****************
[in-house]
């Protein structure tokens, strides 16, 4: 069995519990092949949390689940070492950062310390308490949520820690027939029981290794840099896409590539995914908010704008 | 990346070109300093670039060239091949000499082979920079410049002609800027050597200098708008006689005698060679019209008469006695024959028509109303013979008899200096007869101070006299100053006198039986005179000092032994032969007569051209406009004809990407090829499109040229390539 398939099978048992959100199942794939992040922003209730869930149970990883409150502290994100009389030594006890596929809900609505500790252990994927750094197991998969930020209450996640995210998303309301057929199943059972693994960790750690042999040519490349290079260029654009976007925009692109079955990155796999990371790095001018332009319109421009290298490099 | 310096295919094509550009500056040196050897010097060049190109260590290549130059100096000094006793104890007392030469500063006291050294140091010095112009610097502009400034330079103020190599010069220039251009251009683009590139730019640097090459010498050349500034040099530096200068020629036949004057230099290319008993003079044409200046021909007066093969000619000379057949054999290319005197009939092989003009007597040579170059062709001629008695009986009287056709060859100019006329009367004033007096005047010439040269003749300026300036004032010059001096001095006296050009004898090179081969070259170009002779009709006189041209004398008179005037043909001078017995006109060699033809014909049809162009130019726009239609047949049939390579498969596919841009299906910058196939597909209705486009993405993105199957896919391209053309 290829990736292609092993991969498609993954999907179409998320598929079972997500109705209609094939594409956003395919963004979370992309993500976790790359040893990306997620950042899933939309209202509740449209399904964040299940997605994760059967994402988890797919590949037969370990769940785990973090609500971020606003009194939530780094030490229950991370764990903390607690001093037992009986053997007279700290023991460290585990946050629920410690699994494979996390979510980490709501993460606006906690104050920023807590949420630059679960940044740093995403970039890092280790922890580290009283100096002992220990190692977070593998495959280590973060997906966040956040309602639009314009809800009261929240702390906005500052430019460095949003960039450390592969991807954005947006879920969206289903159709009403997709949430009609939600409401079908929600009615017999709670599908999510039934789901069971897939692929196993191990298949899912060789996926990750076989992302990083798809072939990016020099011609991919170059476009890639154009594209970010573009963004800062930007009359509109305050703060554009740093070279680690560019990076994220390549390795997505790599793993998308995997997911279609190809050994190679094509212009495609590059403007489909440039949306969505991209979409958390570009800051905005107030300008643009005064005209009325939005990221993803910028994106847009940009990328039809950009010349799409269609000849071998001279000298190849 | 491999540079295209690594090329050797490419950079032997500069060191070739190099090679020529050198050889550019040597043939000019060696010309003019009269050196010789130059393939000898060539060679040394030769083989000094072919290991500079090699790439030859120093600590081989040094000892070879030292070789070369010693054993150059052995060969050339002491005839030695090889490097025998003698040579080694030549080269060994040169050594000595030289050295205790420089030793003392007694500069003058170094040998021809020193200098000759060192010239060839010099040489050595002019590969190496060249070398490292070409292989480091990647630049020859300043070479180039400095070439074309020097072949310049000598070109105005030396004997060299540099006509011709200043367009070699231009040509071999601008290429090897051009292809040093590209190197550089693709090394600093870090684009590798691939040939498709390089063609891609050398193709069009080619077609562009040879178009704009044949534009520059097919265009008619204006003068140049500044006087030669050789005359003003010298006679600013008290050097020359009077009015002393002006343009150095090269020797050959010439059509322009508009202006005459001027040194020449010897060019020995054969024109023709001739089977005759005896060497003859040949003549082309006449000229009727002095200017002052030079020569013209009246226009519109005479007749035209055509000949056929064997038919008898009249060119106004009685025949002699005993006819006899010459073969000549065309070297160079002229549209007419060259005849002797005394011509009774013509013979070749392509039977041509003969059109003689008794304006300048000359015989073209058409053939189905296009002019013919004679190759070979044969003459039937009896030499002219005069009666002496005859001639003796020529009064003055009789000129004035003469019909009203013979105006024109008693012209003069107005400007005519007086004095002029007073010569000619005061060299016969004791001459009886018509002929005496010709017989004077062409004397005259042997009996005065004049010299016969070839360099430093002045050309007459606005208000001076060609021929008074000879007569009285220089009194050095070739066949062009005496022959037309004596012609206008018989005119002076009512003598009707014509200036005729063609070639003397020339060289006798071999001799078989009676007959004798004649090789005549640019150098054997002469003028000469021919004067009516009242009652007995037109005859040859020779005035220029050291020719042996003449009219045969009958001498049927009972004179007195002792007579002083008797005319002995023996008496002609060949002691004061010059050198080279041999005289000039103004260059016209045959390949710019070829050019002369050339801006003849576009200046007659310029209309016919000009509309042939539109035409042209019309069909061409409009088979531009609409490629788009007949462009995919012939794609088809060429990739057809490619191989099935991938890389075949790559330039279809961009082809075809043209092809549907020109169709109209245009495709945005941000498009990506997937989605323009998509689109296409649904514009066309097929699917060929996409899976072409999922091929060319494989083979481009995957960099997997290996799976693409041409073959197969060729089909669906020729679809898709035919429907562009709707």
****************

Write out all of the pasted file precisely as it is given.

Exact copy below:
[in-house]
């Protein structure tokens, strides 16, 4: 069995519990092949949390689940070492950062310390308490949520820690027939029981290794840099896409590539995914908010704008 | 990346070109300093670039060239091949000499082979920079410049002609800027050597200098708008006689005698060679019209008469006695024959028509109303013979008899200096007869101070006299100053006198039986005179000092032994032969007569051209406009004809990407090829499109040229390539 398939099978048992959100199942794939992040922003209730869930149970990883409150502290994100009389030594006890596929809900609505500790252990994927750094197991998969930020209450996640995210998303309301057929199943059972693994960790750690042999040519490349290079260029654009976007925009692109079955990155796999990371790095001018332009319109421009290298490099 | 310096295919094509550009500056040196050897010097060049190109260590290549130059100096000094006793104890007392030469500063006291050294140091010095112009610097502009400034330079103020190599010069220039251009251009683009590139730019640097090459010498050349500034040099530096200068020629036949004057230099290319008993003079044409200046021909007066093969000619000379057949054999290319005197009939092989003009007597040579170059062709001629008695009986009287056709060859100019006329009367004033007096005047010439040269003749300026300036004032010059001096001095006296050009004898090179081969070259170009002779009709006189041209004398008179005037043909001078017995006109060699033809014909049809162009130019726009239609047949049939390579498969596919841009299906910058196939597909209705486009993405993105199957896919391209053309 290829990736292609092993991969498609993954999907179409998320598929079972997500109705209609094939594409956003395919963004979370992309993500976790790359040893990306997620950042899933939309209202509740449209399904964040299940997605994760059967994402988890797919590949037969370990769940785990973090609500971020606003009194939530780094030490229950991370764990903390607690001093037992009986053997007279700290023991460290585990946050629920410690699994494979996390979510980490709501993460606006906690104050920023807590949420630059679960940044740093995403970039890092280790922890580290009283100096002992220990190692977070593998495959280590973060997906966040956040309602639009314009809800009261929240702390906005500052430019460095949003960039450390592969991807954005947006879920969206289903159709009403997709949430009609939600409401079908929600009615017999709670599908999510039934789901069971897939692929196993191990298949899912060789996926990750076989992302990083798809072939990016020099011609991919170059476009890639154009594209970010573009963004800062930007009359509109305050703060554009740093070279680690560019990076994220390549390795997505790599793993998308995997997911279609190809050994190679094509212009495609590059403007489909440039949306969505991209979409958390570009800051905005107030300008643009005064005209009325939005990221993803910028994106847009940009990328039809950009010349799409269609000849071998001279000298190849 | 491999540079295209690594090329050797490419950079032997500069060191070739190099090679020529050198050889550019040597043939000019060696010309003019009269050196010789130059393939000898060539060679040394030769083989000094072919290991500079090699790439030859120093600590081989040094000892070879030292070789070369010693054993150059052995060969050339002491005839030695090889490097025998003698040579080694030549080269060994040169050594000595030289050295205790420089030793003392007694500069003058170094040998021809020193200098000759060192010239060839010099040489050595002019590969190496060249070398490292070409292989480091990647630049020859300043070479180039400095070439074309020097072949310049000598070109105005030396004997060299540099006509011709200043367009070699231009040509071999601008290429090897051009292809040093590209190197550089693709090394600093870090684009590798691939040939498709390089063609891609050398193709069009080619077609562009040879178009704009044949534009520059097919265009008619204006003068140049500044006087030669050789005359003003010298006679600013008290050097020359009077009015002393002006343009150095090269020797050959010439059509322009508009202006005459001027040194020449010897060019020995054969024109023709001739089977005759005896060497003859040949003549082309006449000229009727002095200017002052030079020569013209009246226009519109005479007749035209055509000949056929064997038919008898009249060119106004009685025949002699005993006819006899010459073969000549065309070297160079002229549209007419060259005849002797005394011509009774013509013979070749392509039977041509003969059109003689008794304006300048000359015989073209058409053939189905296009002019013919004679190759070979044969003459039937009896030499002219005069009666002496005859001639003796020529009064003055009789000129004035003469019909009203013979105006024109008693012209003069107005400007005519007086004095002029007073010569000619005061060299016969004791001459009886018509002929005496010709017989004077062409004397005259042997009996005065004049010299016969070839360099430093002045050309007459606005208000001076060609021929008074000879007569009285220089009194050095070739066949062009005496022959037309004596012609206008018989005119002076009512003598009707014509200036005729063609070639003397020339060289006798071999001799078989009676007959004798004649090789005549640019150098054997002469003028000469021919004067009516009242009652007995037109005859040859020779005035220029050291020719042996003449009219045969009958001498049927009972004179007195002792007579002083008797005319002995023996008496002609060949002691004061010059050198080279041999005289000039103004260059016209045959390949710019070829050019002369050339801006003849576009200046007659310029209309016919000009509309042939539109035409042209019309069909061409409009088979531009609409490629788009007949462009995919012939794609088809060429990739057809490619191989099935991938890389075949790559330039279809961009082809075809043209092809549907020109169709109209245009495709945005941000498009990506997937989605323009998509689109296409649904514009066309097929699917060929996409899976072409999922091929060319494989083979481009995957960099997997290996799976693409041409073959197969060729089909669906020729679809898709035919429907562009709707």